In the past year, only a couple of hundred users have downloaded a prototype of a free mobile device app that’s designed to help private aircraft pilots record digital flight data with the aim of improving safety. But the app’s developer said it gives federal regulators a start to better address general aviation safety issues.
“At this stage, we have around 200 hours of data collected,” Matt Pollack, who led the development of the General Aviation Airborne Recording Device, or GAARD, app at MITRE, said in a recent news release. “That’s not a lot, but it’s the beginning of what we hope is going to be a rich data source.”
While the safety of commercial air travel has improved considerably over the last several years mainly due to the collection and analysis of flight data, the same can’t be said for general aviation, according to the release. Private aircraft aren’t outfitted to record digital flight data and such equipment is largely cost prohibitive.
“Without some way to collect data, it’s challenging for the GA community and [the Federal Aviation Administration] to identify and address safety issues that affect general aviation,” he said.
In 2012, the FAA asked the non-profit MITRE, which operates federally sponsored research and development centers, to find low-cost ways to collect such general aviation data. The organization developed GAARD, which is targeted at smaller general aviation aircraft and can take advantage of GPS sensors on the devices to track a plane’s movements, the release said.
Additionally, they found the app can also work with an onboard sensor system called the Attitude Heading Reference System, which determines an aircraft’s position in space. And if an aircraft doesn’t have an onboard system, a portable one can be purchased for $600 to $1,500. The app can also connect wirelessly with another onboard system called Automatic Dependent Surveillance-Broadcast, which can broadcast or receive aircraft position data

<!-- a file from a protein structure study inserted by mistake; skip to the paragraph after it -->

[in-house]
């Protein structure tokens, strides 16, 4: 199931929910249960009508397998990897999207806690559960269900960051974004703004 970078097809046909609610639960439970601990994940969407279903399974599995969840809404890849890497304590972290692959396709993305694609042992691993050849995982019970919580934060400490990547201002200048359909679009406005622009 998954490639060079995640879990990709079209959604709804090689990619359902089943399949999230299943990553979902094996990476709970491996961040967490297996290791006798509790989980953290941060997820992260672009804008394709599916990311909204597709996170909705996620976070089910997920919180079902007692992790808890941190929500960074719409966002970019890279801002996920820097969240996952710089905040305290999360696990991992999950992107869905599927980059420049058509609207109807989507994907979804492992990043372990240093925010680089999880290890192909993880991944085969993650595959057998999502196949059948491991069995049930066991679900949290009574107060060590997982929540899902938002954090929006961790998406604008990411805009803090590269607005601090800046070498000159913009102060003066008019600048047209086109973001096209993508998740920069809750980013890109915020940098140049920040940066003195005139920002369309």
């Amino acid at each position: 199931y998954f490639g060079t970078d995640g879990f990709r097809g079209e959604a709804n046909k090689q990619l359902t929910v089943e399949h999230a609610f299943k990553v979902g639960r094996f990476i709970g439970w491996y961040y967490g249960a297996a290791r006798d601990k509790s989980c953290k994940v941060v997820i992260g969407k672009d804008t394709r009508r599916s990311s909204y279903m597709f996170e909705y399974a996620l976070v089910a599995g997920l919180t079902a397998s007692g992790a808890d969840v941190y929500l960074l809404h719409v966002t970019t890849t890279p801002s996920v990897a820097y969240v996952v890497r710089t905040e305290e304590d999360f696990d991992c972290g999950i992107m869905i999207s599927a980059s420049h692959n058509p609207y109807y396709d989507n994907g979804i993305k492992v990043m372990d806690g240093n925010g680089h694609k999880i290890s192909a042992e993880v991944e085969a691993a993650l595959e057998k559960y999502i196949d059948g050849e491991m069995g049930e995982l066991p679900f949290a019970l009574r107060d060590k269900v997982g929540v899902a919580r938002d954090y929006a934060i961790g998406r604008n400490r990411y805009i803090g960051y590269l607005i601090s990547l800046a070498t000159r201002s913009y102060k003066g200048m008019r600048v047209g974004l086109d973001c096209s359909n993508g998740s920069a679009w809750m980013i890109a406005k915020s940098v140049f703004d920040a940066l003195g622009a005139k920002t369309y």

GAARD allows pilots to record flight data such as latitude, longitude, altitude, direction of travel and speed. During initial set-up, pilots enter profile information about themselves and their aircraft, which helps federal regulators better understand the general aviation community.
And before a flight, pilots also input basic information about the flight such as the intended destination and whether it’s for training or non-training purposes. When a flight begins, all a pilot has to do is press a record button on the app and stop it after the flight has ended.
“Later on, when users have access to the Internet, they can hit a button to upload the data – with identifying information removed – to a repository called the National General Aviation Flight Information Database [NGAFID], which then provides the data securely to MITRE,” Pollack said. “The NGAFID also directly provides the pilots with several additional flight analysis features.”
At this point, he said that the data becomes part of the Aviation Safety Information Analysis and Sharing, which is a joint data sharing collaboration between the FAA and aviation community, including more than 40 commercial airlines. The collaboration “proactively” analyzes all such data to help them identify safety issues and trends.
He added that the app also has several built-in features such as graphing and mapping that pilots may find useful in reviewing the performance of their flights.
The data collected so far by GAARD, which was released last October, isn’t enough and is less comprehensive than data collected from commercial airlines and others. But once enough is collected, it could help regulators and others spot safety issues.
“For instance, maybe the data will show that most of the GA flights going into a particular airport have a steeper descent than they ought to,” MITRE software applications develop Jeff Stein said. “Once we identify a trend like that, we can look at why it’s occurring.”
MITRE and the FAA have also developed a new version of the app called fleetGAARD to target corporate and business operators that have older aircraft not equipped with flight data systems.